November 11, 2014, 1:50 pm
Here is the second video in the three-part series that I did for the An Introduction to Evidence-Based Undergraduate STEM Teaching on Coursera. This is one gets under the hood about how I make the videos I call “talking head” videos — where it’s just a voiceover and some lecture slides running. The talking head video is very similar to a traditional lecture or a conference talk, so for those instructors out there who are looking to transition to a flipped learning model, or make additional video content available to students and are looking for the simplest place to start, this would probably be it.
I should note that I probably overcomplicate this process. In PowerPoint and Keynote, for example, you can record a voiceover while the slides are playing — just use the built-in computer microphone, and there’s no additional hardware or software needed. I’m just a stickler for good…
October 29, 2014, 12:55 pm
Last week I was honored to be part of the MOOC on An Introduction to Evidence-Based Undergraduate STEM Teaching that’s currently being offered by Vanderbilt University through Coursera. Derek Bruff (who did a 4+1 interview for us last year) is one of the lead instructors of the MOOC, and he asked me to contribute three videos about my use of screencasting and lecture as part of the flipped classroom.
Those videos went out on the MOOC last week, and now that the Courserians have had a week with them, I’m going to share them with you as well. I made three of these videos. The first one, below, has to do with my approach to lecture and the pedagogical framework for screencasting as part of a flipped-instruction model. The second and third, which I will post later, get into the nuts and bolts of how I actually construct screencasts. I get asked a lot about those nuts and bolts, so it was …
April 30, 2014, 12:49 pm
We’re currently looking at points of skepticism about flipped learning and the flipped classroom. In the last post, we discussed the issue of students objecting to the flipped classroom because it is nothing more than having students teach themselves the subject. My response to that was that flipped learning should never look like the instructor simply giving students reading to do and walking away; like any effective pedagogy, it should involve a partnership between student and instructor that focuses on crucial learning experiences in class, which under the flipped model is wide open for such experiences.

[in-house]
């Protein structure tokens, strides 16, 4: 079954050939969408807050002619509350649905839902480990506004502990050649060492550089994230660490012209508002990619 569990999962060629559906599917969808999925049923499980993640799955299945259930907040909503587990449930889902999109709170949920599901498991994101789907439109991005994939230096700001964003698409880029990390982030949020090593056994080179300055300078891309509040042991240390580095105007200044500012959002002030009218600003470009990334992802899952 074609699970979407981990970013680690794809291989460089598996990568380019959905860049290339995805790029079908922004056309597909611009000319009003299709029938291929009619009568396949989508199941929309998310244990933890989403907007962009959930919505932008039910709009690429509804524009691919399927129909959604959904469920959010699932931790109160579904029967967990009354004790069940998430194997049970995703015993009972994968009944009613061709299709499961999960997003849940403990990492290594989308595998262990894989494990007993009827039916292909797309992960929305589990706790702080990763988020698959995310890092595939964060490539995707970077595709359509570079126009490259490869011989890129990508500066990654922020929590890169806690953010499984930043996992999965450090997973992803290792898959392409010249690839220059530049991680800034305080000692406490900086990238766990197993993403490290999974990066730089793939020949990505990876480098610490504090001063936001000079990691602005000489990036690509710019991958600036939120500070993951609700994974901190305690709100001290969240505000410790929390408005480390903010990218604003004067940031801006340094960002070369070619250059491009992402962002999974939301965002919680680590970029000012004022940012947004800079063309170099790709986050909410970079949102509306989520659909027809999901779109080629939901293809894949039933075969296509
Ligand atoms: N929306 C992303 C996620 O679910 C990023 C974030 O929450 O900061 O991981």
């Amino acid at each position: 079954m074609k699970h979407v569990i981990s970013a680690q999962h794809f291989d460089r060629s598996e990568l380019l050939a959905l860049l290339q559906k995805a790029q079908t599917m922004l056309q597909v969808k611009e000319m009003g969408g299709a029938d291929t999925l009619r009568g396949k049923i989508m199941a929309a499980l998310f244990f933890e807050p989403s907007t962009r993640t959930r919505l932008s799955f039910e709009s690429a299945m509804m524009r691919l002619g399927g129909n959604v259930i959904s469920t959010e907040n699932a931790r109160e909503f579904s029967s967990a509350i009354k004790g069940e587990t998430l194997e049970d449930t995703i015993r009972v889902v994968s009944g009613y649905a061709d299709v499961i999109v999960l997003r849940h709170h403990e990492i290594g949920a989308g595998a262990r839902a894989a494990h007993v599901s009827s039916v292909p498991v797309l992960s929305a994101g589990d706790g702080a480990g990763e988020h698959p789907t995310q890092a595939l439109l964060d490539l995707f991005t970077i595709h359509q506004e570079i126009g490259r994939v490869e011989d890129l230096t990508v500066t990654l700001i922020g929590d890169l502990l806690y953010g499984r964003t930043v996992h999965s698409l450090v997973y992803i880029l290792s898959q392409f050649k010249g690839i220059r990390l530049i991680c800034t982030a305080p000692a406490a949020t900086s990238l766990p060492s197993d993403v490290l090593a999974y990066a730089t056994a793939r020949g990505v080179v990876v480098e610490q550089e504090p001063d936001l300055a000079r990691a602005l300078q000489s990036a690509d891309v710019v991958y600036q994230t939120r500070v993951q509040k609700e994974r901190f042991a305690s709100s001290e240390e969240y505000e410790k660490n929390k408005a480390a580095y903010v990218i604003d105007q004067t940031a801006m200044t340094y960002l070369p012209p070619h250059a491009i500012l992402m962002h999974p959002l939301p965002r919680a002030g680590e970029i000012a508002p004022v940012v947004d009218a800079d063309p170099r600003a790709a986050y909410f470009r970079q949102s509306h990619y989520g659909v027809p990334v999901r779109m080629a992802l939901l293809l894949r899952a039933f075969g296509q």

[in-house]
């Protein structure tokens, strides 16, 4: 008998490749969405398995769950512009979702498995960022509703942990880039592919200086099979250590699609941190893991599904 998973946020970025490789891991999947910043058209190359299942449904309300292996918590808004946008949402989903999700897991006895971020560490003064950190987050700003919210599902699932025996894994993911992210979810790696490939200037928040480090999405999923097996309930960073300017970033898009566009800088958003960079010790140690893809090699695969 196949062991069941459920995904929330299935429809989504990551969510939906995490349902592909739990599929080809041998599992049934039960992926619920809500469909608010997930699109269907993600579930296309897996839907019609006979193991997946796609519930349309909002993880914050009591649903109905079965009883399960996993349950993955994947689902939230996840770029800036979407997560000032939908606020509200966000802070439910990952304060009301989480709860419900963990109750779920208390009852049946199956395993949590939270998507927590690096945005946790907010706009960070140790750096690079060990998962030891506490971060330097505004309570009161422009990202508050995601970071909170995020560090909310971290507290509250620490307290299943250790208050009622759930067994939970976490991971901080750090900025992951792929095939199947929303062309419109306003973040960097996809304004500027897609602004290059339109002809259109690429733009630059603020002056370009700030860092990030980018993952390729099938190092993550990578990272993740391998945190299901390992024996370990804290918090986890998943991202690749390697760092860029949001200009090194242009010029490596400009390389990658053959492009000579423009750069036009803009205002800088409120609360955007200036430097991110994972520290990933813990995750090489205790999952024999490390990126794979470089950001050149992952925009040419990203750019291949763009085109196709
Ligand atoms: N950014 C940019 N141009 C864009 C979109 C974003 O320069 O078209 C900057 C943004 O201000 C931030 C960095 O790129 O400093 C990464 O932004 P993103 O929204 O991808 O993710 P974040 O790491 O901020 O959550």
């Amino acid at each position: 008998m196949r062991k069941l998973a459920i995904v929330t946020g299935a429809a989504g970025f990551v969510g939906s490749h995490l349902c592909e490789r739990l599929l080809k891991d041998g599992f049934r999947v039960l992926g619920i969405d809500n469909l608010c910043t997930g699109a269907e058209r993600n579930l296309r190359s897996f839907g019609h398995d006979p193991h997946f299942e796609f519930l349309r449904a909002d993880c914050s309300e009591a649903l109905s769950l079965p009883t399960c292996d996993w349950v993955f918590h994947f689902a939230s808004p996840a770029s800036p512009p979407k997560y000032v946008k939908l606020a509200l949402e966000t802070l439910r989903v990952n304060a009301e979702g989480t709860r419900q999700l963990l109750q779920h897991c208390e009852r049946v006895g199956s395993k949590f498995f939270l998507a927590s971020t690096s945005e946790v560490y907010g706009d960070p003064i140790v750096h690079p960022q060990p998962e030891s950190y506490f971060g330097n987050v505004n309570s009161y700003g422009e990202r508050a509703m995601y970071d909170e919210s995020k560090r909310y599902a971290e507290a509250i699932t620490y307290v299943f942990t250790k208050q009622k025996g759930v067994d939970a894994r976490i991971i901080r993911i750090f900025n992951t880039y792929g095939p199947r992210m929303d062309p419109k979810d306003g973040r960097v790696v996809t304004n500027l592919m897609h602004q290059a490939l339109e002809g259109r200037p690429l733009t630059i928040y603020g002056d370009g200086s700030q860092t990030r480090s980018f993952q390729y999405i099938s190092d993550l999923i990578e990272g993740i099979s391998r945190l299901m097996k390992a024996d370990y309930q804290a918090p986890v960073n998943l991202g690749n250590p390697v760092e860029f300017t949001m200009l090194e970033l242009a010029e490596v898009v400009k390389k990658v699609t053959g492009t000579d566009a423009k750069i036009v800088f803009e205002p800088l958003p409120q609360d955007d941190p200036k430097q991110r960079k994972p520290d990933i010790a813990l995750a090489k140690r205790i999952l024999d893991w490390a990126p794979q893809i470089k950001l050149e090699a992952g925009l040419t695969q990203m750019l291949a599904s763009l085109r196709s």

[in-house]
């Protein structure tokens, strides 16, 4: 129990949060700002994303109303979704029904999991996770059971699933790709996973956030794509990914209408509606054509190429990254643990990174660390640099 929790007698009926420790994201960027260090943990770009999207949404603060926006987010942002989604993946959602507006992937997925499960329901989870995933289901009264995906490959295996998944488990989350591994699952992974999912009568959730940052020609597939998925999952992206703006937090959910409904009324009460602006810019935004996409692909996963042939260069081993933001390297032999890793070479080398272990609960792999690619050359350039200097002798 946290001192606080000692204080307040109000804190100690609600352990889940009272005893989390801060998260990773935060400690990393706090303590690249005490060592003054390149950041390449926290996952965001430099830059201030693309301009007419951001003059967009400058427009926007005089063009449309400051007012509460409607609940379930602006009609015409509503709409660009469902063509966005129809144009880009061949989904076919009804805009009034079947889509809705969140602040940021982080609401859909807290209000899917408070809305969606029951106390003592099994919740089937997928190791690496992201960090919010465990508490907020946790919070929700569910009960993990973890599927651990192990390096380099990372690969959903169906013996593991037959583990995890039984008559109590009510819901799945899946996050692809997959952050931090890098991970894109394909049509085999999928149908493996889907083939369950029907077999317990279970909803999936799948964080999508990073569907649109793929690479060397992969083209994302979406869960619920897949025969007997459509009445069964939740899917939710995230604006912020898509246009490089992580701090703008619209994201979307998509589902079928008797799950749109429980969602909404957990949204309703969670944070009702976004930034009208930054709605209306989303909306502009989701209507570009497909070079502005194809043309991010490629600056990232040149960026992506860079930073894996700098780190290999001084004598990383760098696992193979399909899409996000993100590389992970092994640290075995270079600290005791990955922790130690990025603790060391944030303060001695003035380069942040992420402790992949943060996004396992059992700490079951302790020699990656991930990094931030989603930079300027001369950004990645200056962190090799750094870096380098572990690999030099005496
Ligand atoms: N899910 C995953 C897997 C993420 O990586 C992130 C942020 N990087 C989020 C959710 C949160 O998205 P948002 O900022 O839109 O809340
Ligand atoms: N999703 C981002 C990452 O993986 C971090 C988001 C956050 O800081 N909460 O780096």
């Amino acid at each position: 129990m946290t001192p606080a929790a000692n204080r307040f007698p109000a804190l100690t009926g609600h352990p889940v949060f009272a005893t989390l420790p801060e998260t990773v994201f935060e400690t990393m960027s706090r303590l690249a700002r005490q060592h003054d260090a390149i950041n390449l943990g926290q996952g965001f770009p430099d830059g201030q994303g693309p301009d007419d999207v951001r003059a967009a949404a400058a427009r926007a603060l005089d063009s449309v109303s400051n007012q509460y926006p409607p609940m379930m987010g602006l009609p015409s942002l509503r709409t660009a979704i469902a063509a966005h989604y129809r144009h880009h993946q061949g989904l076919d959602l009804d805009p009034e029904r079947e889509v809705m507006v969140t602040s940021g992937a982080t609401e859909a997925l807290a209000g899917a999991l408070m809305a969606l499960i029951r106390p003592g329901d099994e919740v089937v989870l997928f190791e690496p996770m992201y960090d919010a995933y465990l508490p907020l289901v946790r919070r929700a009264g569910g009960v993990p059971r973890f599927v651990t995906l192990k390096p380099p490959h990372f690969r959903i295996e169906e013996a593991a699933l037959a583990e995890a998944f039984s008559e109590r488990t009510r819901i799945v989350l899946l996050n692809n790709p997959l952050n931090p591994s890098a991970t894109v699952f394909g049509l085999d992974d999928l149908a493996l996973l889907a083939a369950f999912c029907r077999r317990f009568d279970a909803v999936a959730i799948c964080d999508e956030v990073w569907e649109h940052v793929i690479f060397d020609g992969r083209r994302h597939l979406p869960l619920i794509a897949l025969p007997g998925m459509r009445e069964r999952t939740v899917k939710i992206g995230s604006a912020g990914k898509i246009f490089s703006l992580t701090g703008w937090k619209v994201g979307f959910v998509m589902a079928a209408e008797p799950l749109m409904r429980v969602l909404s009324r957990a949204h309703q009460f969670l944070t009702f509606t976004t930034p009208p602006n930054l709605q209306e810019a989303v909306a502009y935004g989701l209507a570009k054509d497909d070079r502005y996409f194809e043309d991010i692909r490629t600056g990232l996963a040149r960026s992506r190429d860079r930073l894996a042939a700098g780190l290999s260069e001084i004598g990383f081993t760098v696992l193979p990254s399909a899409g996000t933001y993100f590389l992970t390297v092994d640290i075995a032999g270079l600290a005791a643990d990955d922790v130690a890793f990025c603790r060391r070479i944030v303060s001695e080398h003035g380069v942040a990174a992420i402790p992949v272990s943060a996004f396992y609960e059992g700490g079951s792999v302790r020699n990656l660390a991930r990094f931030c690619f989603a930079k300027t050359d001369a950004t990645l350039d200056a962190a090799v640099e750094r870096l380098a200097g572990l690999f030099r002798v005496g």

Here’s another point of skepticism brought up in an earlier discussion about flipped learning, and it’s related to the first one. As with last time, I am quoting directly from one of the comments on an even earlier post:
I work at a community college. Many students are there…
April 28, 2014, 12:00 pm
I had to take a bit of a hiatus for the last two weeks to finish up the semester and to give and grade exams. Now that this is over, I wanted to come back and address some of the comments in these two posts. Specifically, many of those comments are principled skepticisms of flipped learning and the flipped classroom, and rather than bury my responses in an already crowded comment thread, I thought they deserved to be brought up point by point for discussion.
Here’s the first one to bring up, and it’s a tough one. This (and many of the other topics I’ll be bringing up) come directly from Manda Caine’s comment on one of those earlier posts. She said:
When my colleagues and I have [taught with a flipped classroom], students do not perceive that a professor is teaching them at all, so we have comments such as, “We could just do this at home” or “Why am I paying all this…
April 1, 2014, 2:34 pm
We’ve seen a significant ramping up of interest in – and exposure to – the flipped/inverted classroom over the last few years, and it’s been nice to see an uptick in the amount of research being done into its effectiveness. But one thing that’s been lacking has been a consensus on what the flipped classroom actually is. If a professor assigns readings to do before class and then holds discussions in class, is that “the flipped classroom”? I’ve said in the past that it is not (necessarily), but that’s just me. Now, however, a group of educators and others interested in flipped learning are proposing a common definition of flipped learning, and it’s pretty interesting.
Their definition of flipped learning goes like this:
Flipped Learning is a pedagogical approach in which direct instruction moves from the group learning space to the individual learning space, and…